In FIG. 2 the envelope of light transmitted from the CRT and projection optics 54 is shown by lines 72. As with area 20 in FIG. 1, area 70 in FIG. 2, forms a part of the surface of a paraboloid having an axis of revolution 74. The light striking area 70 is reflected to a mirror 76 which is located in a plane 78 perpendicular to axis 74 and passing through the focal point 79 of the paraboloid but unlike FIG. 1, the aperture of mirror 76 is centered at a point significantly above focal point 79.

Light striking mirror 76 is reflected to a second area 80 on the surface of visor 52. Second area 80 like area 70 forms a portion of the surface of the paraboloid having axis 74 and is treated or coated such as to partially reflect light incident thereon. While areas 70 and 80 have been shown in FIG. 3 as substantially square, their shape is of little importance so long as they are large enough to reflect the desired light. The actual aperture may also be of any desired configuration. In the preferred embodiment, the aperture is actually somewhat rectangular and in area 80 subtends a vertical angle of about 12° and a horizontal angle of about 16° from the pilot's eye.

In FIGS. 2 and 3, the center of the aperture of area 80 and thus the center of the image which is seen by the pilot is identified as a point 84. As with FIG. 1, this is not necessarily the center of the area 80. Also, as with FIG. 1, a line drawn from the eye 82 of the pilot through the point 84 is shown as an arrow representing the display LOS (line of sight) 86. It should be noted that the display LOS 86 is inclined by about 10° from a line extending from the pilot's eye 82 parallel with axis 74. It has been found that an inclination of approximately 10° provides enough displacement of the symmetry of the system about axis 74 to raise mirror 76 beyond the range of vision of the pilot. The line between eye 82 of the pilot and the lower edge of mirror 76 will be 54° or greater with respect to the line extending from the pilot's eye 82 parallel to axis 74. As previously mentioned 54° normally is outside the range of vision of an average person. Raising point 84 much further than 10° results in more aberration than is convenient to compensate for and raising point 84 much less than 10° results in more obscuration of pilot vision by mirror 76 than is desirable. Calculations show that 8° to 14° to be optimum.

In FIGS. 2 and 3, it should be noted that the area 80 is substantially higher on visor 52 than was the area 30 in FIG. 1. This provides the additional advantage of allowing the pilot to check the instruments on his panel which are normally located below the line extending from the pilot's eye 82 parallel with axis 74 without being partially obscured by area 80. Likewise, area 70 in FIG. 2 is higher on visor 52 than was area 20 in FIG. 1 and like mirror 76 is substantially removed from the pilot's field of view.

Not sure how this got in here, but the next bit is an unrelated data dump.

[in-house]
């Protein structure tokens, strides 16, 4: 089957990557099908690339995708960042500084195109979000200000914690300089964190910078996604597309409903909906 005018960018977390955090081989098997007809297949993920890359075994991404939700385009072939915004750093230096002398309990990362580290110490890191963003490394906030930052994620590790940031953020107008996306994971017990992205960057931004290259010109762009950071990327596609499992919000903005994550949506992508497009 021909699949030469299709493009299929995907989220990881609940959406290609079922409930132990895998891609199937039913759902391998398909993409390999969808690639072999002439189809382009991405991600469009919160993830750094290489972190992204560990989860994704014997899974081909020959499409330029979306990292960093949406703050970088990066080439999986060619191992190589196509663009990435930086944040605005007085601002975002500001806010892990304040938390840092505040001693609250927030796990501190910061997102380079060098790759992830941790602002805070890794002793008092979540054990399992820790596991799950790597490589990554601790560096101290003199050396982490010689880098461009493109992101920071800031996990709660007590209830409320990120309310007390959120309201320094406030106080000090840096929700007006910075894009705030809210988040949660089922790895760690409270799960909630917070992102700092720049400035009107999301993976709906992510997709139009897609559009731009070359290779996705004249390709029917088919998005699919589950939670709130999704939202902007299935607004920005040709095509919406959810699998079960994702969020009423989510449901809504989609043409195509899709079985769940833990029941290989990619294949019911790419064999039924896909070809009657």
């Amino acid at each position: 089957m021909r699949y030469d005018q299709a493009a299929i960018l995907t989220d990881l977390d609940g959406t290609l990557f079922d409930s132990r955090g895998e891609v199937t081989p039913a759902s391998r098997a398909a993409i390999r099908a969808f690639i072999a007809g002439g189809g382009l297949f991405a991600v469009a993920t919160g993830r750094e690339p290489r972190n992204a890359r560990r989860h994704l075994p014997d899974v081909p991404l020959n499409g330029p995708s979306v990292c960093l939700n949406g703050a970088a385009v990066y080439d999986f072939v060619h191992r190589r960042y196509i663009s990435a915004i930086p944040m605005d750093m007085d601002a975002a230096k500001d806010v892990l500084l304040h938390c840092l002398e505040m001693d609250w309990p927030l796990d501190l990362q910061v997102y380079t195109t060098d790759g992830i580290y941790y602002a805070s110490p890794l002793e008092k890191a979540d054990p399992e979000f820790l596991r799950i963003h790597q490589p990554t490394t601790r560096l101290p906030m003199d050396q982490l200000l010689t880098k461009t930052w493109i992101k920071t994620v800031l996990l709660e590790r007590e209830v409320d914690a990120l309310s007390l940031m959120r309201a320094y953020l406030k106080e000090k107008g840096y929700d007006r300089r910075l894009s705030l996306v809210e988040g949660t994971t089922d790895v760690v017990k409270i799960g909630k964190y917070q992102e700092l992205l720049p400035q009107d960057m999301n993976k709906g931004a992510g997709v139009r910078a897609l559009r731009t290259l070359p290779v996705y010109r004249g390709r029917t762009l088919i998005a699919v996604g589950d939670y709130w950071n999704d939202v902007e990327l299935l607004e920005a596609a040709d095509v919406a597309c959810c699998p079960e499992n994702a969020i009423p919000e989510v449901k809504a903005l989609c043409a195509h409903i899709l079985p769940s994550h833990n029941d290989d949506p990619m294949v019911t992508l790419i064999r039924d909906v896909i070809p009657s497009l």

It has been found that the non-symmetrical arrangement produces increased astigmatism in the optical system. While this astigmatism is undesirable, it has been found to be relatively easily correctable with standard optical techniques in the CRT and projection optics 54. Astigmatism may be reduced by inclining the lenses in the projection optics so as to compensate for the astigmatism introduced by the non-symmetrical arrangement. Field curvature is compensated for by the power of the field lens 58. Distortion which may occur can be compensated for by purposely distorting the image provided by the cathode ray tube. In this way the distortion which is introduced by reflections from areas 70 and 80 will subtract from the distortion introduced by the cathode ray tube with the end result that the image seen by the pilot will be substantially true and correct.

It is thus seen that by the relatively simple invention of raising the display LOS and thus producing a non-symmetrical optical system, the principal disadvantage of the prior art has been overcome.

While the invention has been described with reference to the preferred embodiment and has been shown in connection with use by a pilot in controlling his aircraft, many other applications of the present invention as well as many obvious modifications and alterations to the apparatus disclosed will occur to those skilled in the art.

I therefore do not wish to be limited to the specific apparatus or application described here in connection with the preferred embodiment but rather intend to be limited only by the appended claims.